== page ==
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PostPosted: Wed Dec 19, 2007 4:15 am 
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bewing wrote:
but in my experience many of them pick up on the idea of "files" a lot faster than they pick up the idea of "nested hyperlinks".


Yes, that's the trade-off between real-world metaphores and abstractions without a real-world counterpart. Still, a photograph is a photograph and a text document is a text document. That both, on a lower level, are one and the same entity is not clear (and should not be clear) to a novice computer user.


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PostPosted: Thu Dec 20, 2007 11:50 pm 
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bewing wrote:
You have a good argument, but I think I disagree with the essence. I'm not sure how many n00b technophobes you have ever introduced to computers ... but in my experience many of them pick up on the idea of "files" a lot faster than they pick up the idea of "nested hyperlinks". Of course, it takes a lot of time and patience to get to either one. :shock:
In fact, they tend to over-generalize "objects" as being files.


And on a windoze desktop, all those little icons are .lnk files. :wink:


I taught highschool computer science before I grew a brain and decided to actually make money... (Ok, it was only a brief time, but enough to meet my fair share of n00bs.)

I think you're response here speaks more to my points. A n00b doesn't need to understand what a nested hyperlink is, or how it works to browse the web. They just click - and up comes a new page. A file requires you to have more knowledge of the abstract idea going on. Thus the web navigation is a lot more powerful.

:)

Touche' on Windows.


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PostPosted: Fri Dec 21, 2007 1:32 am 
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I posted somewhere else about my idea of file not being so linear. E.g. Files have a way of storing a name, permissions, dates, etc, but in traditional file systems these just wrap around a 'main' stream of data.

My idea is that there is no 'main' stream of data. A file will be a collection of streams.

For example, an image file could contain the following streams:
Name: name of the file
Date Created
Date Modified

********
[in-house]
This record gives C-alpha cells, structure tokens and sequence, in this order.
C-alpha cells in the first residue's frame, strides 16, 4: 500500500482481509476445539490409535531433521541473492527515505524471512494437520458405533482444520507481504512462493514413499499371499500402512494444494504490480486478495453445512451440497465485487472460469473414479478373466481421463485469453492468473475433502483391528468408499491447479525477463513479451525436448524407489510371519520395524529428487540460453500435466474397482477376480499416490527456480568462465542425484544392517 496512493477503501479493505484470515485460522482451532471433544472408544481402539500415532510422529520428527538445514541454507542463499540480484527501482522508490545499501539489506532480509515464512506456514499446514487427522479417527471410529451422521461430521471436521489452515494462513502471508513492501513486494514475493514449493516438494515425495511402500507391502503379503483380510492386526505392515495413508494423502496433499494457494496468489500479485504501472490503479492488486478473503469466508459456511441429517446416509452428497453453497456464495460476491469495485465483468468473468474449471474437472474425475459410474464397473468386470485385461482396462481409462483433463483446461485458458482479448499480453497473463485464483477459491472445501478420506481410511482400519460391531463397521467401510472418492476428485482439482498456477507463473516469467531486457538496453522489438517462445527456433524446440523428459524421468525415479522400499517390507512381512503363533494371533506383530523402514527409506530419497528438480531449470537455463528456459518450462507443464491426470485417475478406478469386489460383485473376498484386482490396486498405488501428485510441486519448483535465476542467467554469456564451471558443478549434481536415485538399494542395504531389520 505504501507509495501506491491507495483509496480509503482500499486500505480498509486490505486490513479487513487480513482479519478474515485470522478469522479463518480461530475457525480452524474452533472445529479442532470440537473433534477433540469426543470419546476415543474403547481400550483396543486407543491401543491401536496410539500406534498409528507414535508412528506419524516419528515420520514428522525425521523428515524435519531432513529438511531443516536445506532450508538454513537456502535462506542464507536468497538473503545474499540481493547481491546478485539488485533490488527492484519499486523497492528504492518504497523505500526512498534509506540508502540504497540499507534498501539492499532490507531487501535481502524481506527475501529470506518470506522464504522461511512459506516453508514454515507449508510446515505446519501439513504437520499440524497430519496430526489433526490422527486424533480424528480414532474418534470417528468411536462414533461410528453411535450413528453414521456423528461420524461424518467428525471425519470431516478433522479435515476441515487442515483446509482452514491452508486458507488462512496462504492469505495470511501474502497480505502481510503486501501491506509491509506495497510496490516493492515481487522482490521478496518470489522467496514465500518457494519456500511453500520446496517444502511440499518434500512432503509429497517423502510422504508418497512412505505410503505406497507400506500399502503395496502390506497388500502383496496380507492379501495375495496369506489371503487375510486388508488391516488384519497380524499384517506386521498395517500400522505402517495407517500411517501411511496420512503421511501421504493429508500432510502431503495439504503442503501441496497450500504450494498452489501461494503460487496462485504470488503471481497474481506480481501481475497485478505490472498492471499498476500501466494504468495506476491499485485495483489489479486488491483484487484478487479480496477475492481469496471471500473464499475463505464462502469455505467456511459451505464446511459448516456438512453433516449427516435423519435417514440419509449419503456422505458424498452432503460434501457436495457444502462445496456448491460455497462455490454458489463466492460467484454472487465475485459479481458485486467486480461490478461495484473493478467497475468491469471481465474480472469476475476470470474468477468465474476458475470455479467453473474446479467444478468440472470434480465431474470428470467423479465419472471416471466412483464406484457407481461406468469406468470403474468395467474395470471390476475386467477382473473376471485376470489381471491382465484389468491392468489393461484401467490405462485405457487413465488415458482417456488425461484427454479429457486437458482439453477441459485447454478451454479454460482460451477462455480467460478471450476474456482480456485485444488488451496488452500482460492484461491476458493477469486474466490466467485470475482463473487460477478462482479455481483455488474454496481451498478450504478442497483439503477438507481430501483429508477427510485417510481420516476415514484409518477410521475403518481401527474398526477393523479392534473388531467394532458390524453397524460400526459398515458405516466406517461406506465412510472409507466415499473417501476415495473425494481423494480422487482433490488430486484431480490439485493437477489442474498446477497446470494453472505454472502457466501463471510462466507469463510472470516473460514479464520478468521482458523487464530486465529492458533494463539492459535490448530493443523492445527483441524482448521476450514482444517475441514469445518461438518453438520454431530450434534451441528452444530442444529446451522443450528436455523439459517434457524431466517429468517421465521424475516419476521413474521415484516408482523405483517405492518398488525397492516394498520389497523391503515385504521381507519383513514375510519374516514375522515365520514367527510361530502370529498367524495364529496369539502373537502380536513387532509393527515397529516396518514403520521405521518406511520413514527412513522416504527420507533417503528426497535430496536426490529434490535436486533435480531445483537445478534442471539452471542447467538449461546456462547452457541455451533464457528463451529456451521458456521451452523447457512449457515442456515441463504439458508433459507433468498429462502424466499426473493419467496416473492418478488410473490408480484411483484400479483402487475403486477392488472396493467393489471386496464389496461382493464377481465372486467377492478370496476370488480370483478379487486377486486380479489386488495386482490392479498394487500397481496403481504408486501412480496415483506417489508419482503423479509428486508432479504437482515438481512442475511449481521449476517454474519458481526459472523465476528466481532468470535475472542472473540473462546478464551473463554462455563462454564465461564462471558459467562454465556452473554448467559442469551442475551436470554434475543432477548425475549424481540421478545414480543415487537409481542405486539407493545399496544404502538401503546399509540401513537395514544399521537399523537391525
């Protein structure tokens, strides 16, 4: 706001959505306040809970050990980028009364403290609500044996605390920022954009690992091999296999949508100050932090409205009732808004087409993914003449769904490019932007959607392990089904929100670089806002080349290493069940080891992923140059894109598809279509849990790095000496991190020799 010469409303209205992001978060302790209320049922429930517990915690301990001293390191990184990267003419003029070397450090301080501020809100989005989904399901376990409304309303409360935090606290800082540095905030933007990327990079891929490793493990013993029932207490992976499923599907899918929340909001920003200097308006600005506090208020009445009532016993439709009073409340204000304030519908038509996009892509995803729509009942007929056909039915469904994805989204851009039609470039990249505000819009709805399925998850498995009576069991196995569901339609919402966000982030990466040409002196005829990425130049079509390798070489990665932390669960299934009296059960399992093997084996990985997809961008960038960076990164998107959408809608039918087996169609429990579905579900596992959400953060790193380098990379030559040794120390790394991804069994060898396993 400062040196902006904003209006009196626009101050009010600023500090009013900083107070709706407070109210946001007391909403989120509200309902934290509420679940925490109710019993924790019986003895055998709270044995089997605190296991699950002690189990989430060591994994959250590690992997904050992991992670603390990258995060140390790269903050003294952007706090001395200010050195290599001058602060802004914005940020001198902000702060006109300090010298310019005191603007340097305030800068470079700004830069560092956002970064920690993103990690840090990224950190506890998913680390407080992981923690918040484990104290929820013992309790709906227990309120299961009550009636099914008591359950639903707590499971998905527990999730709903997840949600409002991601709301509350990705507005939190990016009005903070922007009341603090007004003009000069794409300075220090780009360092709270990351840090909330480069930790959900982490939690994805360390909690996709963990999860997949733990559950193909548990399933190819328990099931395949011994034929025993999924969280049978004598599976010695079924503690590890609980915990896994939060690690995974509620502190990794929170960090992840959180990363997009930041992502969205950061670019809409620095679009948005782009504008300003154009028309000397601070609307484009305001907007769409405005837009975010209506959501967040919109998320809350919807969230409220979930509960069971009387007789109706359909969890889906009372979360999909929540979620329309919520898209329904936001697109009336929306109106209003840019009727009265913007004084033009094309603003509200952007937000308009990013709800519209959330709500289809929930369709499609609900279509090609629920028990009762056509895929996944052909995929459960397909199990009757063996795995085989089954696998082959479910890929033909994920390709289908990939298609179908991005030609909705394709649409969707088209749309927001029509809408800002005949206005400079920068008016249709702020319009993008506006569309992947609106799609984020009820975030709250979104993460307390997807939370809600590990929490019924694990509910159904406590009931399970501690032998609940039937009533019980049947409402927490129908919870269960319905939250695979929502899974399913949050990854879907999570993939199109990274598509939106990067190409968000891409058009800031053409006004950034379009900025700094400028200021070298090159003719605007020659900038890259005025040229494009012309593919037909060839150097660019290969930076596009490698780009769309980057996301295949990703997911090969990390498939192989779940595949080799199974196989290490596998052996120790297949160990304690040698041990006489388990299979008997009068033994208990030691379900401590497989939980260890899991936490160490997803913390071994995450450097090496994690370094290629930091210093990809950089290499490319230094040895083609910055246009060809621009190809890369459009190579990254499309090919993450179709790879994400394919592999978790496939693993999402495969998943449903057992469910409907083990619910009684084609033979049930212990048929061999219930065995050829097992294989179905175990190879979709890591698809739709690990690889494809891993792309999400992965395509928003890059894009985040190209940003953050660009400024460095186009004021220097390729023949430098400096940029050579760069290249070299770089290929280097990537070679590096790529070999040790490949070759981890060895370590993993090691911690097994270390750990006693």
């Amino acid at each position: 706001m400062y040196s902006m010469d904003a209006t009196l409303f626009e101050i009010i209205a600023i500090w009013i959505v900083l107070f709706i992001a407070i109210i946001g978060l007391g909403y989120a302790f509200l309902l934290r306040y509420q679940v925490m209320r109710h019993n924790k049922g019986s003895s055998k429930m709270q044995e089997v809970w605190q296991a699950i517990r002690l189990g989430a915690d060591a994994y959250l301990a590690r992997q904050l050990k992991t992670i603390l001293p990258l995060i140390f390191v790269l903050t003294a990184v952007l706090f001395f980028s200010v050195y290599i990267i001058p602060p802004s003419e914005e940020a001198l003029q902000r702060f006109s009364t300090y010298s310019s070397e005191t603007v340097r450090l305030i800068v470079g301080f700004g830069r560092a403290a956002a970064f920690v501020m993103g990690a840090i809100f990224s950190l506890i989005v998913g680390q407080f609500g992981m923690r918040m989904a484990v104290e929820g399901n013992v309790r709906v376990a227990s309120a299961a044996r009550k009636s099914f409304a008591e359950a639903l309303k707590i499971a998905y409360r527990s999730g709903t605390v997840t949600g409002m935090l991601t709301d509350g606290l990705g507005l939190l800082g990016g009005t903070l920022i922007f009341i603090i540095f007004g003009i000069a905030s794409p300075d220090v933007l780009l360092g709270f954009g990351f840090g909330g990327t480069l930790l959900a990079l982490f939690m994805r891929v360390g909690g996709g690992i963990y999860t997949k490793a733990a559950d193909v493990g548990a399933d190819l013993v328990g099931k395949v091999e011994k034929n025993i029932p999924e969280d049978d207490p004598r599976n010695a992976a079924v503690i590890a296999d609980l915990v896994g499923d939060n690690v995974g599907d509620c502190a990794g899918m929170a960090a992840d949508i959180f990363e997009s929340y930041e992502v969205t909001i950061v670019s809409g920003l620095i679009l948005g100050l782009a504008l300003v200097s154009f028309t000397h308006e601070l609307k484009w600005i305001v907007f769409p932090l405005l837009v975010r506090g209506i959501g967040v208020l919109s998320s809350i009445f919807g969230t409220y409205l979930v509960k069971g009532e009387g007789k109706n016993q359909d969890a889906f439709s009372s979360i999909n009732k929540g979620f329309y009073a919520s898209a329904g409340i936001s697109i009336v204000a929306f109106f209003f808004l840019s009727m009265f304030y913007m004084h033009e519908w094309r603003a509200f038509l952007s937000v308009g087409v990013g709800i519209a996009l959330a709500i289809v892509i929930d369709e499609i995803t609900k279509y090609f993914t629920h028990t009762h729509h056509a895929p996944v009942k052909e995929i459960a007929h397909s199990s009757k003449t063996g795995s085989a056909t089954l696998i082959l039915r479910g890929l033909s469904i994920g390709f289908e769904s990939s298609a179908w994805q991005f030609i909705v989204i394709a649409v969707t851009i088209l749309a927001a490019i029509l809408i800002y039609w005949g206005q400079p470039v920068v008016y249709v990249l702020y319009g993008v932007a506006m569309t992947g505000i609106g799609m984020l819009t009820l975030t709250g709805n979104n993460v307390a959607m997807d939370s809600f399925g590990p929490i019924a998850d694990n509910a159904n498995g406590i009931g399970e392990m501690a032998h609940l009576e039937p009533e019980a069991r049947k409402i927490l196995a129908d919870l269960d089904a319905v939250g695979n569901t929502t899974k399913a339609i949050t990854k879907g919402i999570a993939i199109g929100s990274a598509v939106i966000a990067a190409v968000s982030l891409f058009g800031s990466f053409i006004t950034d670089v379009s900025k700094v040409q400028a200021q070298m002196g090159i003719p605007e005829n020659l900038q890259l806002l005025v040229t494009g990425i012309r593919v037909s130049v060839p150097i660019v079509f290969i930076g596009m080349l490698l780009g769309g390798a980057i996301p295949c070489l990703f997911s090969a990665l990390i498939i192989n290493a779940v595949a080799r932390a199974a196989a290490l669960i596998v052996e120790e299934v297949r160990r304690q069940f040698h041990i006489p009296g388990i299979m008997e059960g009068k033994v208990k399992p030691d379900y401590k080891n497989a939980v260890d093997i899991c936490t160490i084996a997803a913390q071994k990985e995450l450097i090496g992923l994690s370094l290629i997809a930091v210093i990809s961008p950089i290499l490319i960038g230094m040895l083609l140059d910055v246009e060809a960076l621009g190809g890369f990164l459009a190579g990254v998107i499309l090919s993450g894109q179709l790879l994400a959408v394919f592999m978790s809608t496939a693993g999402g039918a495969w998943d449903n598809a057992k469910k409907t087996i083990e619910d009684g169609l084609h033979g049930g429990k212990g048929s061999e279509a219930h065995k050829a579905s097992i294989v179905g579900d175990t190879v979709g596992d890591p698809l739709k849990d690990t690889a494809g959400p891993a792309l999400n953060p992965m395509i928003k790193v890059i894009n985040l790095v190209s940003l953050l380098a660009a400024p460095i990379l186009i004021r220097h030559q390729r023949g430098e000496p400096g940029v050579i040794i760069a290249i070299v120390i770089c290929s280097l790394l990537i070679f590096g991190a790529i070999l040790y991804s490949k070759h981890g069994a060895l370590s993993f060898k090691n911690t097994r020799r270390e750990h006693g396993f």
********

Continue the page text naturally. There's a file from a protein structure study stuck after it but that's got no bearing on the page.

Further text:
Permissions
Image Compressor: e.g. JPEG
Image Quality: e.g. 60%
Image Width: e.g. 1024
Image Height: e.g. 768
Image Description: e.g. A picture of a house.
JPG Stream: Raw JPEG stream goes here..

You could have type inheritance. E.g. A base file type (with holds the name, permissions, dates, etc). A picture file inherits from the base type and then it stores the with, height, descriptin, etc. And JPG inherits from picture.

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PostPosted: Fri Dec 21, 2007 11:44 am 
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MessiahAndrw wrote:
For example, an image file could contain the following streams:
Name: name of the file
Date Created
Date Modified
Permissions
Image Compressor: e.g. JPEG
Image Quality: e.g. 60%
Image Width: e.g. 1024
Image Height: e.g. 768
Image Description: e.g. A picture of a house.
JPG Stream: Raw JPEG stream goes here..


I think that's the type of "metadata in the small" that people always concentrate and that's more or less useless. Things like image sizes, even the creator of the file, or whatever, are best stored into the file data itself. Most file formats have headers for all that info anyway, and it works fine, and you don't need to parse the whole file anyway, just grab the header and see that's in there. This kinda of data applies to all copies of the file. Sure, there might be copies with more/less data around, but generally speaking if you copy a file somewhere else, this kind of metadata is still valid.

Things like name of the file, permissions, dates... these are things that are relevant to this particular copy of the file. There's tons of reasons to have a the same file in different places with different name or permissions, so they aren't really part of the file itself, rather just something that describe this particular copy. If you wanna add something here, add MIME type. It's really part of the file itself (all the copies), but how do you tell the type if you don't know how to read the file? :)